December 22, 2008

Keys Coastal Habitat

I volunteered on Saturday but yesterday I just went to hang out and explore. I walked down to the Keys Coastal Habitat, which is in the southeast section of the garden known as the lowlands.
The habitat, with existing marsh and mangroves, was planted with Florida native species, principally those from the Florida Keys, that are attractive to birds throughout the year, but with a special emphasis on migrant species.
In the Keys Coastal Habitat, you'll find a winding trail and a wilderness within easy access of urban Miami -- a great respite from the city. Though there are residential backyards literally next door, it's a very peaceful place.

The habitat is a great way to see what the original Florida might've looked like. Existing vegetation was enhanced with other species that thrive in this kind of ecosystem. The trail is full of labels and tags on many trees and shrubs. If you're interested in learning about native gardening, this is a great resource.

Yesterday, I did not actually see any birds -- the only wildlife I saw was a squirrel! I also thought I heard something growl, but you know me, I have an overactive imagination. I also ran into a big cobweb and did a little cursing.

I am told though that with patience you will find a lot of birds here. There are a few posts in the lowlands for raptor nests, but those are currently empty.

If you come to visit this part of the garden, be prepared for a long, lovely walk. The trail begins at the end of the coconut grove, which you'll find by the lake (there is a tiki hut and bench at the grove's entrance).

I recommend you bring comfortable shoes. The best time of the year to visit the trail is during the cooler months when there are fewer mosquitoes. (I actually did not get bit once during my tour.) The trail is not paved but very worn and clear, with several connected detours. Also, unlike Matheson Hammock's mangrove trail, this one is pretty much above water level so I don't think it would get flooded during high tide, though the trail felt moist under my sneakers.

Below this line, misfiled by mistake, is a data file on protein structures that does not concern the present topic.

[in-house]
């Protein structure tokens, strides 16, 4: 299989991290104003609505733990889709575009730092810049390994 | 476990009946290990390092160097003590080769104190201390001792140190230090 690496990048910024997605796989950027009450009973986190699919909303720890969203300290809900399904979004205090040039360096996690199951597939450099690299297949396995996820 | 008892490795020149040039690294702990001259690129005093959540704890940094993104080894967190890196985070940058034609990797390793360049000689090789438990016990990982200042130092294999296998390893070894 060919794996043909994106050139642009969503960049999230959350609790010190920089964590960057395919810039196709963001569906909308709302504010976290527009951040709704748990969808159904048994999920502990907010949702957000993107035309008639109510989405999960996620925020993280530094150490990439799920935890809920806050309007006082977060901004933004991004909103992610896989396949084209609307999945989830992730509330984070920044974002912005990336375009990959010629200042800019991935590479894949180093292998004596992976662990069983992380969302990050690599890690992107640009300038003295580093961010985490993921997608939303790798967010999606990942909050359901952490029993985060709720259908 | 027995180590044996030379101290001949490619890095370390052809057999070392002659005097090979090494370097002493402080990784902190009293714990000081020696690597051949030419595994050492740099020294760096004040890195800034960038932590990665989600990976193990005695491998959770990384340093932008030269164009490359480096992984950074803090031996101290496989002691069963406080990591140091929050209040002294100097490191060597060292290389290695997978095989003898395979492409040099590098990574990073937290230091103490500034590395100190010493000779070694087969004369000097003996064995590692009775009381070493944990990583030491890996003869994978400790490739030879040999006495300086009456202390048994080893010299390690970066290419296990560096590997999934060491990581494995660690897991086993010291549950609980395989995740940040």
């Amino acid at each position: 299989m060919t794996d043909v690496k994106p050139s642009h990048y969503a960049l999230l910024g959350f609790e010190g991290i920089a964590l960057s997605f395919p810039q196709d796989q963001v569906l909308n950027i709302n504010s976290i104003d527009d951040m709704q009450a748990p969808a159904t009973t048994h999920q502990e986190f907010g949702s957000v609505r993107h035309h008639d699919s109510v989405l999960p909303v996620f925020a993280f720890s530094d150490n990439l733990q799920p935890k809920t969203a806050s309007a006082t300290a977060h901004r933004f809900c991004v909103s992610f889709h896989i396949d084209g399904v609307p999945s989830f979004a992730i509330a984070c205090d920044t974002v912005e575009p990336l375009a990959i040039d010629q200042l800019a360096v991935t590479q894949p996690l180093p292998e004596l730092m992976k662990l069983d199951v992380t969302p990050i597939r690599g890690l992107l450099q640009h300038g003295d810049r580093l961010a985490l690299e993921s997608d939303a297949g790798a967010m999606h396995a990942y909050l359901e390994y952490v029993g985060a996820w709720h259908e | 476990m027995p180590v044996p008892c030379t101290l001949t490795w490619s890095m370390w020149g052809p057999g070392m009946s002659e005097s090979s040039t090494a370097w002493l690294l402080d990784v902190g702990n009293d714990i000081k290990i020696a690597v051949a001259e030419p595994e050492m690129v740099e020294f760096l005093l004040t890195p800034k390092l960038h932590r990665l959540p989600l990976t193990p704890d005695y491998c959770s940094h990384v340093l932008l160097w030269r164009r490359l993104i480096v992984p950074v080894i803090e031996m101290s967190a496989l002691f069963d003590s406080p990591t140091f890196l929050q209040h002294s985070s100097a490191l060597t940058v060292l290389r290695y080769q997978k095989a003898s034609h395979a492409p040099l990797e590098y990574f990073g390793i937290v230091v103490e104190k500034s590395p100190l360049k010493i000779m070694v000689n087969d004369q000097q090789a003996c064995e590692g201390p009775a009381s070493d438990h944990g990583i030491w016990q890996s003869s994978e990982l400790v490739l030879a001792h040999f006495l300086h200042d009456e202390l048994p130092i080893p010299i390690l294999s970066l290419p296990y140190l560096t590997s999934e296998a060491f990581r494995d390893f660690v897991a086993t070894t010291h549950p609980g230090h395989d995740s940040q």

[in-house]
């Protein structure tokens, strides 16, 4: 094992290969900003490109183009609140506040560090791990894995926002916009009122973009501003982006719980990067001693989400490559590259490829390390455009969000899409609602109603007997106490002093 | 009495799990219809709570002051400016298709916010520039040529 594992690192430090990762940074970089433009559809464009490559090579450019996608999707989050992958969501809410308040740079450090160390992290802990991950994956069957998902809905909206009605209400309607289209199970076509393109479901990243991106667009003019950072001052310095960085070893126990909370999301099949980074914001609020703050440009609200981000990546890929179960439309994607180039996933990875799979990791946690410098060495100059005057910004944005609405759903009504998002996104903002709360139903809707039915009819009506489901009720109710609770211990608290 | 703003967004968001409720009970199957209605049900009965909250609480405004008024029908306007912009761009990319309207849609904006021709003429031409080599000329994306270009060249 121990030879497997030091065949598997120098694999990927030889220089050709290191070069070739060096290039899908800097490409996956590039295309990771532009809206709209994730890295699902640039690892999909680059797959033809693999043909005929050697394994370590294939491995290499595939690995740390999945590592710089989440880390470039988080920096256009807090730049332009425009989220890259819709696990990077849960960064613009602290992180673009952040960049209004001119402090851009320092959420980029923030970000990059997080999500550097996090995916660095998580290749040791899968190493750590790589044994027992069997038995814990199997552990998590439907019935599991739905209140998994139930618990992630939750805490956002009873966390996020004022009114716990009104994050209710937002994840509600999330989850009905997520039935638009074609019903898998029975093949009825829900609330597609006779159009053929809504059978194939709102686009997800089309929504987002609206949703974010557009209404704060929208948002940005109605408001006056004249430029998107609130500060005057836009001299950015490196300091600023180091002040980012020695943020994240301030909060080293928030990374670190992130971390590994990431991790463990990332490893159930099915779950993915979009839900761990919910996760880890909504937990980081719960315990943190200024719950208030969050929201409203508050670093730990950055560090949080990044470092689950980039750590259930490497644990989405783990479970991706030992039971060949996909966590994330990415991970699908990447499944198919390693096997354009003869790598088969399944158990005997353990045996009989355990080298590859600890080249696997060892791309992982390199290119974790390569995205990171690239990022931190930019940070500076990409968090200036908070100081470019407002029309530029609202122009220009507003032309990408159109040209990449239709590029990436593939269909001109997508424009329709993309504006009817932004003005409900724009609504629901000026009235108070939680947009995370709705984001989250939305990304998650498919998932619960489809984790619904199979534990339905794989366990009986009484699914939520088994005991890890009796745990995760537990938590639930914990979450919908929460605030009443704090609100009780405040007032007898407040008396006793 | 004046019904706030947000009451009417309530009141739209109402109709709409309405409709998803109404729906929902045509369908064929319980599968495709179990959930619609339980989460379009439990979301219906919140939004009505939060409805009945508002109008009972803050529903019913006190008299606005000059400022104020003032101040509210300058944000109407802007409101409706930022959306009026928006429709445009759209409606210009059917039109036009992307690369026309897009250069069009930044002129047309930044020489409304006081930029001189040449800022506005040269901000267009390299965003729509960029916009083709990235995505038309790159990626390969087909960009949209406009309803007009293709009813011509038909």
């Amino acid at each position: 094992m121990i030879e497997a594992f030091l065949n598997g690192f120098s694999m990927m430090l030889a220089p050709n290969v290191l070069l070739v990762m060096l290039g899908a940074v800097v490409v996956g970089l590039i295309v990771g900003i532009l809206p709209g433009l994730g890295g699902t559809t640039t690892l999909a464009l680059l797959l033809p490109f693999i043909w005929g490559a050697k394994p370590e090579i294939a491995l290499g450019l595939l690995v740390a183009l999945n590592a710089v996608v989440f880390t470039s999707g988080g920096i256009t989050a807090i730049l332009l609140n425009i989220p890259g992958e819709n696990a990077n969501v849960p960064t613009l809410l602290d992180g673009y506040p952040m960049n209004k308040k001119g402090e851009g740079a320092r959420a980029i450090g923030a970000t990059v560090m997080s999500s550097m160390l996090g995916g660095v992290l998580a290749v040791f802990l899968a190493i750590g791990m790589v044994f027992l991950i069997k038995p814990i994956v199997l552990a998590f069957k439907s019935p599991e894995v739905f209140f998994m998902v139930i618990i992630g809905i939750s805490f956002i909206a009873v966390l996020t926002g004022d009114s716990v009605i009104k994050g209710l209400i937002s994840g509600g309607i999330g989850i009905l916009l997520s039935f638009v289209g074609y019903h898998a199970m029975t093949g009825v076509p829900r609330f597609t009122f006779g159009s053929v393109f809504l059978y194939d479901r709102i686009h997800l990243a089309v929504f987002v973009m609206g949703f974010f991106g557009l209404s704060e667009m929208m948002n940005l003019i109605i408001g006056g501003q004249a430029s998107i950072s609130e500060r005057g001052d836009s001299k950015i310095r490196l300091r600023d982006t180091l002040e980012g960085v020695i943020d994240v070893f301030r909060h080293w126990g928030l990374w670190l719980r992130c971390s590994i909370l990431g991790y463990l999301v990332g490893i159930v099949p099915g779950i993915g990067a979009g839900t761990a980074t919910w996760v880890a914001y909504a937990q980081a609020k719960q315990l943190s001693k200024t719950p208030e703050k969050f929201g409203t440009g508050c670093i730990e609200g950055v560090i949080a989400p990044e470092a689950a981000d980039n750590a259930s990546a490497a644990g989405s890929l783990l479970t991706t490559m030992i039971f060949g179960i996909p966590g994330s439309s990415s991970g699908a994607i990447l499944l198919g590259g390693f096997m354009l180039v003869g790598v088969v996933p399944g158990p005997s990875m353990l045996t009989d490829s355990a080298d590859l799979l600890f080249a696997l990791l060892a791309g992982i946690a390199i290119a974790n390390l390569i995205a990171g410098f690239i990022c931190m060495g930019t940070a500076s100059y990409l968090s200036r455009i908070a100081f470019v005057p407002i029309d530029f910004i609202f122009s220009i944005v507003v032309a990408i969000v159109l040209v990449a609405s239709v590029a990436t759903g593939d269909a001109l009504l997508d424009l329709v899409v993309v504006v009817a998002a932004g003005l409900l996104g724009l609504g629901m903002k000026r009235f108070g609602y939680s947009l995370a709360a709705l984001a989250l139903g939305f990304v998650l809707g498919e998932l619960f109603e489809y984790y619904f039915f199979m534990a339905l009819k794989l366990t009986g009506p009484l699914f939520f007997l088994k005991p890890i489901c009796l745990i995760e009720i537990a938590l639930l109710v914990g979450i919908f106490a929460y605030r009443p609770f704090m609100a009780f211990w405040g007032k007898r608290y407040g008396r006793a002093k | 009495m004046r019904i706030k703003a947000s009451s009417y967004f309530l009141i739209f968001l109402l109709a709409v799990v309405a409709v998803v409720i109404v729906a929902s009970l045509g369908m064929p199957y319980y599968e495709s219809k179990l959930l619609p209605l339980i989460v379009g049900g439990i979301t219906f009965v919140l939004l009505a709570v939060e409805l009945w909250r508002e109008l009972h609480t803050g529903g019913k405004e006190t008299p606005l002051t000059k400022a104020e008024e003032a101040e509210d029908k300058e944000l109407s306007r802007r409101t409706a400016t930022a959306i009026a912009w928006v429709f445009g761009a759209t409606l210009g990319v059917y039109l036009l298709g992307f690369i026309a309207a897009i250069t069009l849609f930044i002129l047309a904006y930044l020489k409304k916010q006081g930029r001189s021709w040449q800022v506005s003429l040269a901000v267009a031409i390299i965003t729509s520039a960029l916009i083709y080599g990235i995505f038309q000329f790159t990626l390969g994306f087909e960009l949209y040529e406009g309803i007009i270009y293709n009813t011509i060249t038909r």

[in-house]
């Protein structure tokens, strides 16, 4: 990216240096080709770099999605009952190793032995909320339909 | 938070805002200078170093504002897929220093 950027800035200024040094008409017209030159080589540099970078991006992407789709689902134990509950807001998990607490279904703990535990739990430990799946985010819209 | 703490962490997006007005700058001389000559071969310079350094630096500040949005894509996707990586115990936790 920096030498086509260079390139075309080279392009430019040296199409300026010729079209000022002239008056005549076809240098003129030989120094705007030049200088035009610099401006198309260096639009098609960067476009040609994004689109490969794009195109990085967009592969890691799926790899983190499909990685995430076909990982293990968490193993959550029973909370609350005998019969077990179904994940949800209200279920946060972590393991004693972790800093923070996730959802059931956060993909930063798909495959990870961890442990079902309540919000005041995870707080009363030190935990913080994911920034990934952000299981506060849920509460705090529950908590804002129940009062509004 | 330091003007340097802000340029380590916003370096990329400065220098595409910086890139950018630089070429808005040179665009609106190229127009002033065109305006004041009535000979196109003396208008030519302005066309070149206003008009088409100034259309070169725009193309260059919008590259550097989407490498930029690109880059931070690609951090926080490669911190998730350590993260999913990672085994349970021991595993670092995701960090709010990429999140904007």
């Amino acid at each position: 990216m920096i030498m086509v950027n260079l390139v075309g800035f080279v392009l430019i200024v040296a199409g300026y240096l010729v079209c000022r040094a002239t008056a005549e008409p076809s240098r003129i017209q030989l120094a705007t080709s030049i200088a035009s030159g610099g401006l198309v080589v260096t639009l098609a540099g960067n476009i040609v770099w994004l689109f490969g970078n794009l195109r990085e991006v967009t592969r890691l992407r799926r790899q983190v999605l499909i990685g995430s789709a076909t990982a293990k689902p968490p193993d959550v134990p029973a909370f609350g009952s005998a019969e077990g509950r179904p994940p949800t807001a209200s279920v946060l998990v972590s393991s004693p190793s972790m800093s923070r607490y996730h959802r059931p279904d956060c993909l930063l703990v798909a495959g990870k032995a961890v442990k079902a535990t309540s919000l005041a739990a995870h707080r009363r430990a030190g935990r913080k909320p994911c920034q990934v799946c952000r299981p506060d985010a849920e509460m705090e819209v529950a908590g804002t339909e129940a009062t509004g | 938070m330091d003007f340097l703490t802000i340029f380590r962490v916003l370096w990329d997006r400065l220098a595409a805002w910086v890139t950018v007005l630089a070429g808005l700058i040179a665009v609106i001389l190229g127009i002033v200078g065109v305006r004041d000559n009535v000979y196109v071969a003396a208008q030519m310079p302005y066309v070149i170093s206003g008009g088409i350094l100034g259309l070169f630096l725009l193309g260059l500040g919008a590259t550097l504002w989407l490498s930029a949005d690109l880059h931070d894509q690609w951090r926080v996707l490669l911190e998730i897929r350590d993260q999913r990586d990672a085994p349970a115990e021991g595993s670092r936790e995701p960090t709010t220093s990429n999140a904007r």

I live streamed from my phone. Click the play button below if you want to join me during part of my exploration; it's about 12 minutes long.

December 21, 2008

Ay Caramba!

Ay Caramba!, originally uploaded by vicequeenmaria.

Do you remember the carambola (starfruit) espalier I've been tending for several weeks? Well guess what? Yesterday, I was looking for the flowers and what did I find?

The fruit of my labor!

Though not yet ripe, don't they look absolutely luscious?

Miscellany - December 21

Here is some miscellany I wanted to share with you ...


I likE plants! is a very cool blog by Tamarac resident Eric Bronson, who describes himself as:
I'm an amateur grower of Tropical Fruits, Species Orchids, Aroids, Bamboo, Rare Palms and other unusual tropical plants. I'm located in Zone: 10b, Lat/Lon: 26.25N 80.26W My garden is completely organic. I am also a member of Fairchild Tropical Botanic Garden, The Rare Fruit & Vegetable Council of Broward County and the American Orchid Society. All the photos you see here are of my yard (unless otherwise noted) and were taken with a Kodak EasyShare M853 Zoom.
Eric also has a Flickr stream and a Rare Tropical Fruits Flickr group.


Do you remember the ghost orchid? Well, don't miss Prem Subrahmanyam's amazing photo gallery. Prem has a gorgeous website detailing his nature expeditions in writing and photography.


The best thing about growing things: eating them! Paradise Farms is a must see:
Paradise Farms is a beautiful five acre certified organic farm located in tropical south Florida. We work in harmony with nature to grow the finest quality delicious greens, micro-greens, herbs, edible flowers, fruits and vegetables available to the best chefs in the Miami area.
And, if you're really into it, become a member of Gabriele's Gardening Angels:
Gabriele’s Gardening Angels is an informal network of South Florida gardeners who have expressed a willingness to contribute some of their time and energy to promote the concept and benefits of home based sustainable agriculture to their friends and neighbors.
I'm happy to include all these sites on the sidebar. Happy gardening, everyone!

December 20, 2008


Pomegranate, originally uploaded by vicequeenmaria.

Pomegranates can be found in local supermarkets now. Have you enjoyed one yet?

These are growing in the orchard at Fairchild. It's a long bush under the tamarind tree, right in front of the aloes. Although I haven't seen a any fruit grow large to edible size yet, the orange flowers are beautiful. The transformation from delicate flower to hardy fruit is always amazing to observe.

December 7, 2008

Tour of the Fruit Pavilion

I don't typically volunteer on Saturdays, but I went yesterday to help out with the Williams Grove fruit market at Fairchild.

I took some minutes to give you a tour of the fruit area. Check it out.